Interboro PartnersAs architects and planners, we’re interested in talking about the physical environment, and the extent to which it works—or doesn’t work—for aging bodies. As an expert on healthy aging, what do you think designers can do to help enable seniors to function independently? Should we concentrate on adapting the built landscape—lighting, curb cuts, etc.—or on creating the right social conditions?
All of the above. The challenge is to think differently about design and aging, and to set different kinds of goals. We need to work on straightforward improvements like enhanced mobility, ease of access, and greater safety and stability as people become frail and unsteady on their feet. But more broadly, we must design the things that help prevent frailty in the first place and enable people of all ages to thrive and grow.
We live in an amazing moment in history; over the past 100 years, weíve added 30 years to human life expectancy in the developed world. Thatís an unprecedented public health accomplishment. And it means we’ve added one or even two new stages to the lifecycle. So, we need to redesign our communities to facilitate aging in place, and to help older adults stay engaged and connected.
IPAs a geriatrician and epidemiologist based in New York City, what does the urban landscape look like, or feel like, through the lens of health and aging?
When I’m on the subway, I rarely see people older than their 50s and 60s. Our transportation system sorts people by age.
IPAnd the bus is the reverse; most riders appear to be over 50.
Exactly. And that’s a stimulating thought for me: What do we have to build to make subways accessible to all people? Or, if subways are too challenging and buses are the major source of transportation for older people, are they adequate?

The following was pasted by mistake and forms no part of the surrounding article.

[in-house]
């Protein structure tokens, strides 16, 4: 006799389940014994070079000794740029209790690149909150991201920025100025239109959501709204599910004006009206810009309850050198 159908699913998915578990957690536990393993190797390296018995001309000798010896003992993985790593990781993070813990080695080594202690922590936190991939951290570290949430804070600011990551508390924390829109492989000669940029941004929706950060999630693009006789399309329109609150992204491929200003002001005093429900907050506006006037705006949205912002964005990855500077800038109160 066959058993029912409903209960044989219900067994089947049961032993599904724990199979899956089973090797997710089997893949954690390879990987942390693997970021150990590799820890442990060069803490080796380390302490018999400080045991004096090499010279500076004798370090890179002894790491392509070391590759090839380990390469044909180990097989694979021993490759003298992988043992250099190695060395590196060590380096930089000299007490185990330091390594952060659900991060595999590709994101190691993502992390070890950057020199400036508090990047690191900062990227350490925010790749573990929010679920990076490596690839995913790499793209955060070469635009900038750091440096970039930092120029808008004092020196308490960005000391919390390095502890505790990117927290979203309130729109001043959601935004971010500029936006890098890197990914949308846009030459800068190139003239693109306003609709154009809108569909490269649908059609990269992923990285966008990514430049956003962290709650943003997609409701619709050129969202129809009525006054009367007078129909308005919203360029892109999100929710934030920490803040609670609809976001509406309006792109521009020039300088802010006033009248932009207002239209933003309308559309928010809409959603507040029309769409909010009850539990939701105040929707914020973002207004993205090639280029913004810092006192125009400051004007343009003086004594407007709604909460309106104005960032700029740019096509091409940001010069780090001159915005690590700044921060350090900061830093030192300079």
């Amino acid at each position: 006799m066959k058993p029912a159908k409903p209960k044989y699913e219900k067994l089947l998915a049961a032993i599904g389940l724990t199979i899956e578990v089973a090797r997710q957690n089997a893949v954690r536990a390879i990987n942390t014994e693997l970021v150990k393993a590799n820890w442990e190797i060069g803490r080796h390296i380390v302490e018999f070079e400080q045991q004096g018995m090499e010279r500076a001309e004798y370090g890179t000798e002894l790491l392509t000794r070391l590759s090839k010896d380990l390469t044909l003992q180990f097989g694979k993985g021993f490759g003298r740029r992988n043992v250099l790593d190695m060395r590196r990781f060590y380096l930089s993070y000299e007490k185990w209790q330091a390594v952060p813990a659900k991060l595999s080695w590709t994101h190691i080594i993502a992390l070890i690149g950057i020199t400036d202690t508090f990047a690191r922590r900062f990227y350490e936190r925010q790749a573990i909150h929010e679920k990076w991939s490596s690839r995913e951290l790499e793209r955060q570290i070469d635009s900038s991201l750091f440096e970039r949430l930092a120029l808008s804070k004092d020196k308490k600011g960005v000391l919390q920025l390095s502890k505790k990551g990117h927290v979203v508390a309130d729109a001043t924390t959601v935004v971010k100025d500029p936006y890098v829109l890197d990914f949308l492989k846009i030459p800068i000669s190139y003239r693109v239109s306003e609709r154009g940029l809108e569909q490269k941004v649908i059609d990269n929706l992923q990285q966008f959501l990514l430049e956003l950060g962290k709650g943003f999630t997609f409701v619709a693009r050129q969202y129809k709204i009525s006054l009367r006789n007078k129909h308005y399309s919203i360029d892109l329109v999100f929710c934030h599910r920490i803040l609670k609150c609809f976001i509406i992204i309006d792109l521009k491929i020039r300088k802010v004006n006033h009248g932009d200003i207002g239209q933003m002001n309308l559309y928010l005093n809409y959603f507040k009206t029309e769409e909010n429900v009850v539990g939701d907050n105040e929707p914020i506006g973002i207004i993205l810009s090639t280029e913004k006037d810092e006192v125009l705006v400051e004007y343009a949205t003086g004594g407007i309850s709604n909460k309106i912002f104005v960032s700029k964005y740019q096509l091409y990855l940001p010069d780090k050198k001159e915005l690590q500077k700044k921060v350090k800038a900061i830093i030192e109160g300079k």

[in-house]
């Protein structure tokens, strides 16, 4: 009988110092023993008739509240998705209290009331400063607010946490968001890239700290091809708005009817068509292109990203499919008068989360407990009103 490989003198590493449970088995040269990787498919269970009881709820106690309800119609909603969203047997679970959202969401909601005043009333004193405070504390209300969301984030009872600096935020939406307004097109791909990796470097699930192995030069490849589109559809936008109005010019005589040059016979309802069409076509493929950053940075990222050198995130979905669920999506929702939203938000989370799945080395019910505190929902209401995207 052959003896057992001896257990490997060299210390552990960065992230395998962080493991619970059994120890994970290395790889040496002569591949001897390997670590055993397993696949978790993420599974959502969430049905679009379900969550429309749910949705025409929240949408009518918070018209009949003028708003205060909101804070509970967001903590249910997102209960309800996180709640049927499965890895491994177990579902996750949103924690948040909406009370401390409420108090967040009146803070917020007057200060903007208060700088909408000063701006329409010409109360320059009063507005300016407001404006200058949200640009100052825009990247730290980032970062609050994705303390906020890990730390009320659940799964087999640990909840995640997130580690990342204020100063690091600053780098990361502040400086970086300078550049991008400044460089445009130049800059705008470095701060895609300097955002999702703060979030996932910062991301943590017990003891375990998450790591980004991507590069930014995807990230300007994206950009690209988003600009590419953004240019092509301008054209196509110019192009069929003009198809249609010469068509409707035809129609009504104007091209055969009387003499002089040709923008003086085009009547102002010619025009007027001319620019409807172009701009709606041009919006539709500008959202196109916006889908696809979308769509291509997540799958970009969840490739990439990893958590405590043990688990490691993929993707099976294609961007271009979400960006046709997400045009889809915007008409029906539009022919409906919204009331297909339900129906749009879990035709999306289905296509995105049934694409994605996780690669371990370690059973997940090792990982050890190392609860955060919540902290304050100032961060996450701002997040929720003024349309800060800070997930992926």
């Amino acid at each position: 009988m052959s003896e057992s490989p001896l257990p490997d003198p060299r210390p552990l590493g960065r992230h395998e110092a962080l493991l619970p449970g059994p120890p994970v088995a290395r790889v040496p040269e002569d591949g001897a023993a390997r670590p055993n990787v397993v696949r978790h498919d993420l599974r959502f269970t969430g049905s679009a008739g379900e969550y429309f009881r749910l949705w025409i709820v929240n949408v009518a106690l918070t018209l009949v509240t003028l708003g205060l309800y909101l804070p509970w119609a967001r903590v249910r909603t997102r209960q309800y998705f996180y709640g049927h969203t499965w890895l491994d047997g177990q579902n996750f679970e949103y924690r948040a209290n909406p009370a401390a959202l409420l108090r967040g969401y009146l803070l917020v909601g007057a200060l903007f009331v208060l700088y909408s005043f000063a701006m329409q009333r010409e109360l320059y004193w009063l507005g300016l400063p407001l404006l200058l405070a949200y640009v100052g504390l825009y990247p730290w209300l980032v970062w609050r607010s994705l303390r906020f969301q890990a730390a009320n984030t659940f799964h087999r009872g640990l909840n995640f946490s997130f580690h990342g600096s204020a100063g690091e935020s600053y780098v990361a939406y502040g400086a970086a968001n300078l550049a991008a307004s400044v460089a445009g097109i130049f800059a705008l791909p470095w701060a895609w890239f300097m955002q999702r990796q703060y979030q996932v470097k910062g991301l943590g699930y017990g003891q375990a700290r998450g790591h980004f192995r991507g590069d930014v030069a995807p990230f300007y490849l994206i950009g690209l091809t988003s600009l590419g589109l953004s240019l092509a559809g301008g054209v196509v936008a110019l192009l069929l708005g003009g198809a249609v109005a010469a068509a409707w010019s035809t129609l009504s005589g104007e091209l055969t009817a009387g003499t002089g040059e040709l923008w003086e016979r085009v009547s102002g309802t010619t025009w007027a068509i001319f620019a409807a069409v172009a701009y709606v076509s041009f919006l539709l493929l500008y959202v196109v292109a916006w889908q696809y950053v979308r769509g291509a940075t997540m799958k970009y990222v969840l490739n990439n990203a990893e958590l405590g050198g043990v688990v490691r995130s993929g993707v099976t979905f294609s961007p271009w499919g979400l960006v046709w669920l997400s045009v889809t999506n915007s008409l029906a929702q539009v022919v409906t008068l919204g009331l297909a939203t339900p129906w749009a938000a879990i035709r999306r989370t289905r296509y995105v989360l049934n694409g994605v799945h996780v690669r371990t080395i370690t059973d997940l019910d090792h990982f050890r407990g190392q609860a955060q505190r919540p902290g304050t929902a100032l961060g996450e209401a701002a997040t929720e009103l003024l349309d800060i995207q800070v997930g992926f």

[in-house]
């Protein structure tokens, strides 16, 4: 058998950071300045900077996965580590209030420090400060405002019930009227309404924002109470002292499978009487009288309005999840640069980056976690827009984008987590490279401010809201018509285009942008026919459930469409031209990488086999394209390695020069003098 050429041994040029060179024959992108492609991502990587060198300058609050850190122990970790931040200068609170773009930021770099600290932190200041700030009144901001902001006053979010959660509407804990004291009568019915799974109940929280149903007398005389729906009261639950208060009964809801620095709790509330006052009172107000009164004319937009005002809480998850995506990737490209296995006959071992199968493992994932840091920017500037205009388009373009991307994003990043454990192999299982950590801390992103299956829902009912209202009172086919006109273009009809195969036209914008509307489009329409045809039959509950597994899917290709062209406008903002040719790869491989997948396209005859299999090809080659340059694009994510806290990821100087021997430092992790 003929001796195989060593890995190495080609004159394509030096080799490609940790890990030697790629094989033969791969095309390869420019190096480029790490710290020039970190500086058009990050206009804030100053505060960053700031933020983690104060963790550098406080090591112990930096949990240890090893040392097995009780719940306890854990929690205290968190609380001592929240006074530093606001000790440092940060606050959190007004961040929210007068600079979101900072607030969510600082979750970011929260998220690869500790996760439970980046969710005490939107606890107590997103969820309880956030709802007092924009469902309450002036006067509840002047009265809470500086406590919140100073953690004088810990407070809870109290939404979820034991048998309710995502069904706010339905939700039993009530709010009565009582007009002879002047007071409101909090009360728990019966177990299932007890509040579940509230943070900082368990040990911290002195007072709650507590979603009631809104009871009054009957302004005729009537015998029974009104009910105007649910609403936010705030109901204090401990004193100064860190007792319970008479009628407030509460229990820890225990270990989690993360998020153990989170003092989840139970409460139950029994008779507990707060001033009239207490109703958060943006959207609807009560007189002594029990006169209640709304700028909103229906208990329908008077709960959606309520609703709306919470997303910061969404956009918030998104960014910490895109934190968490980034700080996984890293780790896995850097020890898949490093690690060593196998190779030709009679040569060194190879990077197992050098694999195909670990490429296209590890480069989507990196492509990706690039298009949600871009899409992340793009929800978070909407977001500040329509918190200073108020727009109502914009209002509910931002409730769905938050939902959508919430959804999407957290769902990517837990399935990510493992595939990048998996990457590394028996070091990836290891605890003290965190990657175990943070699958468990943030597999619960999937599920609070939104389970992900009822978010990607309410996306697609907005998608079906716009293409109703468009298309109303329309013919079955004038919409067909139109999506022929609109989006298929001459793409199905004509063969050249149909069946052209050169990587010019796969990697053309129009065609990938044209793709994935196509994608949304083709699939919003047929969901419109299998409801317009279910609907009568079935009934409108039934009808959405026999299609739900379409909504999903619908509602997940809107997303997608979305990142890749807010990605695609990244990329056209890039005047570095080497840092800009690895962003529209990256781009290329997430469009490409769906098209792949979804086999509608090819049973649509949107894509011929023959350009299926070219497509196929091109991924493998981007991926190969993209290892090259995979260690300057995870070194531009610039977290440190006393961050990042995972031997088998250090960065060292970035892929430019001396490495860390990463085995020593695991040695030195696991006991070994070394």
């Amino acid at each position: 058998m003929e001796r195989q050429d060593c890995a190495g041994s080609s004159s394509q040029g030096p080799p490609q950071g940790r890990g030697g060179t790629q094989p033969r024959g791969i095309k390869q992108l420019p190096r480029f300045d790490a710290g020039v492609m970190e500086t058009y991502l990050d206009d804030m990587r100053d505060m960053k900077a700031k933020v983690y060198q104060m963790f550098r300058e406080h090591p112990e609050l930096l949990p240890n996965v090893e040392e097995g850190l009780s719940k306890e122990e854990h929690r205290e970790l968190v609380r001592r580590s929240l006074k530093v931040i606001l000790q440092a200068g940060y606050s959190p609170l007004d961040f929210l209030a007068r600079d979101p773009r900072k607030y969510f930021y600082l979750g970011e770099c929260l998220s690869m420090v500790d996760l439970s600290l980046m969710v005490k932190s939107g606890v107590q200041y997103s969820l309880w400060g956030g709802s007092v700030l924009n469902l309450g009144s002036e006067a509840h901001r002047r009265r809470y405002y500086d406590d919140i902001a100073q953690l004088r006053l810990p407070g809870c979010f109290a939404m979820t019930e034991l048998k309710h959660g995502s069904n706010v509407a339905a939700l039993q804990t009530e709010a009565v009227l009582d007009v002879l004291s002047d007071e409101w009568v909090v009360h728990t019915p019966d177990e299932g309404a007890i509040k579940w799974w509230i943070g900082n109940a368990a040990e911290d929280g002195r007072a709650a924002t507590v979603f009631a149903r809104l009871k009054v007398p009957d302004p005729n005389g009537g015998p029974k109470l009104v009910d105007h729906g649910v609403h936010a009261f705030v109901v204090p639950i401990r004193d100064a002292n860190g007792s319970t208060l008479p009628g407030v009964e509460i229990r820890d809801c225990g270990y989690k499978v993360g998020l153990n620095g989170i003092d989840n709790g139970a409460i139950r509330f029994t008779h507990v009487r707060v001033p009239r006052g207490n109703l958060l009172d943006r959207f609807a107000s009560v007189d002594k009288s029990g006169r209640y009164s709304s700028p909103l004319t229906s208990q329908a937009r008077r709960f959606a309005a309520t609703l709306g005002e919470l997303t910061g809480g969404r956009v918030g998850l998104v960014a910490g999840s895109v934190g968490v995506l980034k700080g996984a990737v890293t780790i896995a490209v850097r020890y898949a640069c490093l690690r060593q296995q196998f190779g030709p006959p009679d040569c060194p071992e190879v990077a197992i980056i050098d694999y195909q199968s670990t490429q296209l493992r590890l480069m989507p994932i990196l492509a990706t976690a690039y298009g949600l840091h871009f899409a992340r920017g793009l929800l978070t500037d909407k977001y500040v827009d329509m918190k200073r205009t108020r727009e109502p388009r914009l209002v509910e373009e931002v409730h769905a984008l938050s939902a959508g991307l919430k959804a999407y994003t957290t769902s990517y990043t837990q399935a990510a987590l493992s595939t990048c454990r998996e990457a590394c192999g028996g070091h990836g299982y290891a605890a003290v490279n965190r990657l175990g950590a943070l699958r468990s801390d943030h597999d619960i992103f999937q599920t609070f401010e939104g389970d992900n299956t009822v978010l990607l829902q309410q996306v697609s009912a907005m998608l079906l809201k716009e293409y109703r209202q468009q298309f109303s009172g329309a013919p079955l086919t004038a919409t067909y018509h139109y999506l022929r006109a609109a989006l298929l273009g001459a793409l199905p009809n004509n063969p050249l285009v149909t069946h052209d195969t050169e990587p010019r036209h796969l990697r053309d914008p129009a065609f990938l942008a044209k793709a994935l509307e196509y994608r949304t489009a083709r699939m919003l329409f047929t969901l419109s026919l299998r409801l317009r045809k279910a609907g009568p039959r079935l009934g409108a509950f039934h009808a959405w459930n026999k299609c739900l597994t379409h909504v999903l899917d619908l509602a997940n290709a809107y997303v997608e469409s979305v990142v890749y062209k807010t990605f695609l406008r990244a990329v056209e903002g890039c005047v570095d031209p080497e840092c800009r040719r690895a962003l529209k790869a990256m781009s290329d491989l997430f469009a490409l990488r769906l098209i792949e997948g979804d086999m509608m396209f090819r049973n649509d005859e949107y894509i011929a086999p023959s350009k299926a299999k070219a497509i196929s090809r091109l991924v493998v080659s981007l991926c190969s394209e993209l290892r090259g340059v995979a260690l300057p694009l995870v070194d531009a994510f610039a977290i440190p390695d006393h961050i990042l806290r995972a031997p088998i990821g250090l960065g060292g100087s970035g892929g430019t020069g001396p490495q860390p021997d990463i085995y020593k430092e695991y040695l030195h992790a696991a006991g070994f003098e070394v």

IPThat’s a reminder that making the built environment better for seniors would make it better for everyone. People with baby carriages or people with disabilities would benefit from a more accessible subway system.
Absolutely. Designing for older adults is designing for the canary in the coal mine. They experience the stresses of the environment more acutely than many other groups experience them.
IPYou worked on New York City’s pioneering “Age-Friendly NYC” initiative, which recommended creating “Aging Improvement Districts.” Could you tell us about that initiative?
The goal of Age-Friendly NYC is to adapt the city so that older adults can age in place. We developed 59 interventions citywide and for targeted communities, addressing issues that older adults identified. The solutions we introduced were not high cost, and turned out to benefit everybody.
For example, then mayor Michael Bloomberg asked every department in New York City to reassess its operations through the lens of aging. The Department of Transportation subsequently noticed that there were intersections in the city with high rates of traffic accidents and older people were the ones getting hit. So the department began targeting those corners—redesigning the crosswalks to make them safer for older people. As a result, there was a huge decline in traffic accidents and fatalities.
Similarly, the city added more benches to target areas, offering people who are frail or have difficulty walking more opportunities to sit down. Itís not a huge capital expense, but it makes a big difference.
IPAs a dense, mixed-use environment with a range of housing and transit options, New York is already in some ways a comfortable place in which to age. But most American seniors are aging in suburban environments. Have you thought about the unique challenges that aging in the suburbs presents? Can we imagine an Age-Friendly Long Island?
My work has focused primarily on cities, so while I recognize that there are huge problems for older adults in suburban communities, I don’t have a fast answer. As a geriatrician, I know that when people can no longer drive, it can be a catastrophe—particularly if they live in suburban or rural areas. They are trapped in their homes, without access to public transportation. That’s a major problem.
IPAnd it’s not only about transportation; it’s about having housing options, too. Long Island has a high percentage of single-family, owner-occupied homes with very high property taxes; this presents problems to people on a fixed income.